Summary Safety Review - Breast Implants - Assessing the potential risk of cancer (Breast implant associated-anaplastic large cell lymphoma)
A Summary Safety Review complements other safety related information to help Canadians make informed decisions about their use of health products. Each summary outlines what was assessed in Health Canada’s review, what was found and what action was taken by Health Canada, if any.
Potential Safety Issue
Breast implant associated-anaplastic large cell lymphoma (BIA-ALCL)
Use in Canada
- Breast implants are medical devices licensed for sale in Canada and used to increase breast size, replace a previous implant, correct breast unevenness, or rebuild breast tissues following surgery. Breast implants are made of a smooth or textured silicone shell and are typically filled with silicone gel or sterile salt water.
- Of all breast implants sold in Canada over the past 10 years, approximately 25% were textured implants.
- There are currently 3 manufacturers with authorized licences of breast implants for sale in Canada: Allergan Inc., Mentor and Ideal Implant Inc. (c/o Clarion Medical Technologies).
Safety Review Findings
- At the time of the review, Health Canada had received 5 confirmed Canadian cases of BIA-ALCL for the last 10 years. Out of these 5 cases, 4 involved textured implants; the type of implant in the remaining case was not specified.
- The Canadian rate of BIA-ALCL is 0.0013% or 1 case per 77,190 implants sold over the past 10 years. The Canadian rate per textured implant was estimated at 0.0041% or 1 case per 24,177 textured implants. However, Health Canada acknowledges that some cases may not have been reported to the manufacturers or to Health Canada during this time period. The cases of BIA-ALCL have been reported with both saline-filled and silicone gel-filled implants.
- Internationally, 359 BIA-ALCL cases have been reported to the United States Food and Drug Administration (FDA), including 9 deaths. In addition, 56 cases were reported in Australia, including 3 deaths, and 37 confirmed cases in France.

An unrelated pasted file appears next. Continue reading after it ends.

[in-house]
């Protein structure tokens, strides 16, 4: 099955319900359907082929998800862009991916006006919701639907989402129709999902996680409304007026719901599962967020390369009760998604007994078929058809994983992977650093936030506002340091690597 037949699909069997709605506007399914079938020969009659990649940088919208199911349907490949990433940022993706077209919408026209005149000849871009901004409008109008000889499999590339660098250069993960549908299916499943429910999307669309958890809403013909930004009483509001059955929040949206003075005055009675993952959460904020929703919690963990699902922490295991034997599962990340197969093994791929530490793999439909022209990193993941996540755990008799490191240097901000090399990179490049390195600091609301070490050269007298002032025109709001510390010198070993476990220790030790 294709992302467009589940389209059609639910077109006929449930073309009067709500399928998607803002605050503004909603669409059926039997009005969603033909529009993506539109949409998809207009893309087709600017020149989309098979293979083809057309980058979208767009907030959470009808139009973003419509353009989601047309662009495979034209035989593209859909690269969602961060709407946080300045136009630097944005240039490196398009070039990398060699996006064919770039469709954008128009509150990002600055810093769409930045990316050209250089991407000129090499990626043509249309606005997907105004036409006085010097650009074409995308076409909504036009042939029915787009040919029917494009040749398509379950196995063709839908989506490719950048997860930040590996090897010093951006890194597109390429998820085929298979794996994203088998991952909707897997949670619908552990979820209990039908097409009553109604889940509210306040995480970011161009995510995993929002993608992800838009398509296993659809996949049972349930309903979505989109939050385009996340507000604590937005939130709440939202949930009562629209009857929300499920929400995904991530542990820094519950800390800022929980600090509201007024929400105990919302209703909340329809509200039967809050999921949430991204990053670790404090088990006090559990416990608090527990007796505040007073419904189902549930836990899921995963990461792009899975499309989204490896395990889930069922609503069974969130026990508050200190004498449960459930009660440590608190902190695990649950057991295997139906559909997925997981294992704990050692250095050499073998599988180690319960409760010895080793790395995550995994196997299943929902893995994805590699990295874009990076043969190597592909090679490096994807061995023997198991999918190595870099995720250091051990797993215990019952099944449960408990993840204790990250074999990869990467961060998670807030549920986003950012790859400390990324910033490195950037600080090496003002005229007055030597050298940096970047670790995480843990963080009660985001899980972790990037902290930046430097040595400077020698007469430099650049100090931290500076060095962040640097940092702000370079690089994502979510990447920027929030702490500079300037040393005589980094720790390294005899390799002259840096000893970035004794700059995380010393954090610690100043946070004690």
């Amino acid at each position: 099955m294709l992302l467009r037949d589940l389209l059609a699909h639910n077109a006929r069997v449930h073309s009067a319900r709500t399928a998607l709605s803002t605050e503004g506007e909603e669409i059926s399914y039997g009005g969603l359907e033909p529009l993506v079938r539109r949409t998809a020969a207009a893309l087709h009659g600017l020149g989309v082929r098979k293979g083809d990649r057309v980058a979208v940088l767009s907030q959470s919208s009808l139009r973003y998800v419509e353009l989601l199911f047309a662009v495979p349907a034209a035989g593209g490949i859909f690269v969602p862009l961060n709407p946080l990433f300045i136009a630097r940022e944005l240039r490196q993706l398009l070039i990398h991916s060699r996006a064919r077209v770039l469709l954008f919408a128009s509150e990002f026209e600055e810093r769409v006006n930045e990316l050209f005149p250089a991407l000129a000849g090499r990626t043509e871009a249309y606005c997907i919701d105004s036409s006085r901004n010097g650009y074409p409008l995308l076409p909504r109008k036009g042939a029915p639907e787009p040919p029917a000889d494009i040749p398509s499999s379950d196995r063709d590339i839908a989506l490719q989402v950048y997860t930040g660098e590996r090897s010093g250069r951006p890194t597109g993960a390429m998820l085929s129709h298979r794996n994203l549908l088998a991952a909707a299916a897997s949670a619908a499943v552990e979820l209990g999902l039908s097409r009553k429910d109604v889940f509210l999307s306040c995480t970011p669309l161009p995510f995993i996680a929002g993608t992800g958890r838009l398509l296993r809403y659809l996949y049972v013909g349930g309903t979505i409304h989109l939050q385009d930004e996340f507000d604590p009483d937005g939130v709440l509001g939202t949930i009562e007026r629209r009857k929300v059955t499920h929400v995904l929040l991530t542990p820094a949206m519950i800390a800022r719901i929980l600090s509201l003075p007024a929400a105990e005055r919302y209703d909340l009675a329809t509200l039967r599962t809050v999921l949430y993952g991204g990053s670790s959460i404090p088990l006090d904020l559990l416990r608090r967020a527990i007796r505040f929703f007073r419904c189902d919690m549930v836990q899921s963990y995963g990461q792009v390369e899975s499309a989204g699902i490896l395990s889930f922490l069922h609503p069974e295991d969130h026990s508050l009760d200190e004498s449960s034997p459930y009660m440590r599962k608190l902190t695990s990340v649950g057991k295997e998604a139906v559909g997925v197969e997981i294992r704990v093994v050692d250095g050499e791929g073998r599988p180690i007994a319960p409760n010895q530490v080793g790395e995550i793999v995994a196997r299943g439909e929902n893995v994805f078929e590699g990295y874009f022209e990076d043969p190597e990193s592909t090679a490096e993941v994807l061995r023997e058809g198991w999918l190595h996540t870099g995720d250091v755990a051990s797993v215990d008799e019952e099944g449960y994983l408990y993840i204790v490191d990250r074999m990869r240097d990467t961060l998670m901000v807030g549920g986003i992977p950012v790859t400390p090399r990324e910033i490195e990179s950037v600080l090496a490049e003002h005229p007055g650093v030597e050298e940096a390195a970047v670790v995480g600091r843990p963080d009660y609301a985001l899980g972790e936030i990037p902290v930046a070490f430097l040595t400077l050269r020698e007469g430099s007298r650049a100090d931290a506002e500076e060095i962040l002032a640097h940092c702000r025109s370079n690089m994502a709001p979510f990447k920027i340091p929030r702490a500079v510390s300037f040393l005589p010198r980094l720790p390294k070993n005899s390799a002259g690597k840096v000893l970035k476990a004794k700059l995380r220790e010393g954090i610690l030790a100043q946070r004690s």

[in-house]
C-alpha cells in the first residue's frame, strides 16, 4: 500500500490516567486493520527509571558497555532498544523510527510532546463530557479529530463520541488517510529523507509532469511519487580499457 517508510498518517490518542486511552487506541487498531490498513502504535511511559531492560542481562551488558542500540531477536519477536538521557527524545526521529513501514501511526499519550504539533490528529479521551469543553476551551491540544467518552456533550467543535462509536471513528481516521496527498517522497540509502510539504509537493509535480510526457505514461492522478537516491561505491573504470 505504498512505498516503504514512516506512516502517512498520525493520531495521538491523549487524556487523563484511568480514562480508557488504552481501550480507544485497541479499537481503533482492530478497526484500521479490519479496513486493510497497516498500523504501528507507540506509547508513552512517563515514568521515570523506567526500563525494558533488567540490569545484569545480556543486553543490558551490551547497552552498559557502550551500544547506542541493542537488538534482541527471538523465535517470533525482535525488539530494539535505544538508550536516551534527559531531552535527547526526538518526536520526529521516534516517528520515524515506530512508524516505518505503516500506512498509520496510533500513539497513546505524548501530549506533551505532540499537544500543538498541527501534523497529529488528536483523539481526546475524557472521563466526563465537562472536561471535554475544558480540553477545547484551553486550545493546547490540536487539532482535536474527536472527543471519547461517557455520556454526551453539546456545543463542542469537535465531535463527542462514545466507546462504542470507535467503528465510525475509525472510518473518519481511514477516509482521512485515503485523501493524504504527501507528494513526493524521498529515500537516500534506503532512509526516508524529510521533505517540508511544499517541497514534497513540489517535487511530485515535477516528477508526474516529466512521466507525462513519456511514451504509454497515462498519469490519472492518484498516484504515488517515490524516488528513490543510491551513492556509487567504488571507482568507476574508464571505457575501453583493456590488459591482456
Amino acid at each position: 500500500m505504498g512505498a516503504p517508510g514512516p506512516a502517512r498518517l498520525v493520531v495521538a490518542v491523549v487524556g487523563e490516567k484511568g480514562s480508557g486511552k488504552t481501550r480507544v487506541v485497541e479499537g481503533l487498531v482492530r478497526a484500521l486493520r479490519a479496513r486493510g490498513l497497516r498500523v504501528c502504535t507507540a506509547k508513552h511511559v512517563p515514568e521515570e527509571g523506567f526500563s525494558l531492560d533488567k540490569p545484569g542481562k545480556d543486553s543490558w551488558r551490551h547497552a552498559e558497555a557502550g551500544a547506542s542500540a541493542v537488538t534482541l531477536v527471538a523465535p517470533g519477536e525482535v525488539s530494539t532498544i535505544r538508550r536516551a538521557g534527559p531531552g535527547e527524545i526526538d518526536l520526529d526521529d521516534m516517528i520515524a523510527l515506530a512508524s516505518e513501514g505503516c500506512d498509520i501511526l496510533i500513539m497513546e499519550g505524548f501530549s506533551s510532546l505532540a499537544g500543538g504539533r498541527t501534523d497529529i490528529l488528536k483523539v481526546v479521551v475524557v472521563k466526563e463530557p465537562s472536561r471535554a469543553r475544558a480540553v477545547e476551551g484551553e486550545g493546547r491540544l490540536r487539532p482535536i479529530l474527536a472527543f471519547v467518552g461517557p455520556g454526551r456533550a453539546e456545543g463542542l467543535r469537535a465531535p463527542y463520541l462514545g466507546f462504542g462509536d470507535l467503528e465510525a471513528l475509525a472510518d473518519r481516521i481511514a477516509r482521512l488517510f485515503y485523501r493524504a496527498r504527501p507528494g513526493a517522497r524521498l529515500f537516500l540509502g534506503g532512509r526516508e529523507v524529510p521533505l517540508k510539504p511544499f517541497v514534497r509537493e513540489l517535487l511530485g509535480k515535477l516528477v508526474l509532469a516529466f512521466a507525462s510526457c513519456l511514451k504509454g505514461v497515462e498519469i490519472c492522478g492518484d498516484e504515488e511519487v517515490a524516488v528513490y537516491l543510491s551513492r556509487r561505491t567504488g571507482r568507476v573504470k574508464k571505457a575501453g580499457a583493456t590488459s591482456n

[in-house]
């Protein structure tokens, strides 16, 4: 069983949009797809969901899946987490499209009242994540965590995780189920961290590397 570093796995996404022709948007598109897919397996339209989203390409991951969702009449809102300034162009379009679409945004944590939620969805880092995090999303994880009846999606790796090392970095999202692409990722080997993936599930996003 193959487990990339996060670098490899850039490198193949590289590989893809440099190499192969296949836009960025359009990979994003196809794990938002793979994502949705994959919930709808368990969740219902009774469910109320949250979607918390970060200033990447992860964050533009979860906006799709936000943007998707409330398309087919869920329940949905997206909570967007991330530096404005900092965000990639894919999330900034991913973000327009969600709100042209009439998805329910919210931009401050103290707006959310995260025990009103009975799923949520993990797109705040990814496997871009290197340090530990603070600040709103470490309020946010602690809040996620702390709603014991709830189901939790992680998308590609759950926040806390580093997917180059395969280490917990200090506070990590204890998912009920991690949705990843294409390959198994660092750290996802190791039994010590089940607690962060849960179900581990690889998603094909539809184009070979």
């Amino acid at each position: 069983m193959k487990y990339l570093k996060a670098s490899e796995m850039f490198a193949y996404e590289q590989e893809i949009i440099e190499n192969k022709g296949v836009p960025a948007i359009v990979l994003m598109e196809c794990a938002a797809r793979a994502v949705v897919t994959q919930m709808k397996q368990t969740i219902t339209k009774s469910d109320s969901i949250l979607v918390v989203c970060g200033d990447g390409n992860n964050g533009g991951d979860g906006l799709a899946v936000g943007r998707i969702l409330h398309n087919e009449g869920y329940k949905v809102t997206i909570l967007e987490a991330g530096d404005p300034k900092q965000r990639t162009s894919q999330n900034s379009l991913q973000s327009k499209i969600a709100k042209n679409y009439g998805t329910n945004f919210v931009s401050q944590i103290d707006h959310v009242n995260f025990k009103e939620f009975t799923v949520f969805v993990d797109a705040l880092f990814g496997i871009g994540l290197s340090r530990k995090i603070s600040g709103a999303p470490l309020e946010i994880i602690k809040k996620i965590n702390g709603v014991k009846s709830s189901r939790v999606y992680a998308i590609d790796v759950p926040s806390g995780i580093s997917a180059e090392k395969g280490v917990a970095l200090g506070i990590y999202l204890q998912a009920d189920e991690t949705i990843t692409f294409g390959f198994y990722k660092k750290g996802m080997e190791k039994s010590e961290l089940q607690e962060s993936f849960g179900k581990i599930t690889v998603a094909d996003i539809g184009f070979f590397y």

- While the cause of BIA-ALCL is not clear, research is looking at possible explanations or risk factors such as surface texture, scar tissue that can form around breast implants (severe capsular contracture), trauma to the breast, chronic inflammation, and contamination.
- Physician and patient brochures currently available in Canada for breast implants are not all consistent. Most contain information about BIA-ALCL. However, some of them could provide more up-to-date information.
- Canadian plastic surgeons associations were consulted throughout the review process and they have recommended that physicians, including family practitioners, oncologists and general surgeons, be better informed to identify BIA-ALCL.
Conclusions and actions
- Health Canada's safety review determined that the rate of BIA-ALCL in Canada is low. Nearly all of the cases were associated with implants that have a textured surface, similar to what was found in other countries.
- Health Canada will issue an Information Update and a Healthcare Professionals Risk Communication to increase public awareness of BIA-ALCL and to give physicians more information on BIA-ALCL.
- Health Canada will also work with the manufacturers to update the labeling of breast implants to better inform healthcare professionals of the risk of BIA-ALCL.
- Health Canada will actively monitor all reported Canadian cases of BIA-ALCL through a yearly follow-up with the manufacturers of breast implants. Health Canada will take appropriate and timely action if and when new health risks are identified.
- Health Canada encourages consumers and healthcare professionals to report any side effects related to the use of these health products.
The analysis that contributed to this safety review included scientific and medical literature, Canadian and international adverse event reports and what is known about BIA-ALCL both in Canada and internationally.
For additional information, contact the Marketed Health Products Directorate.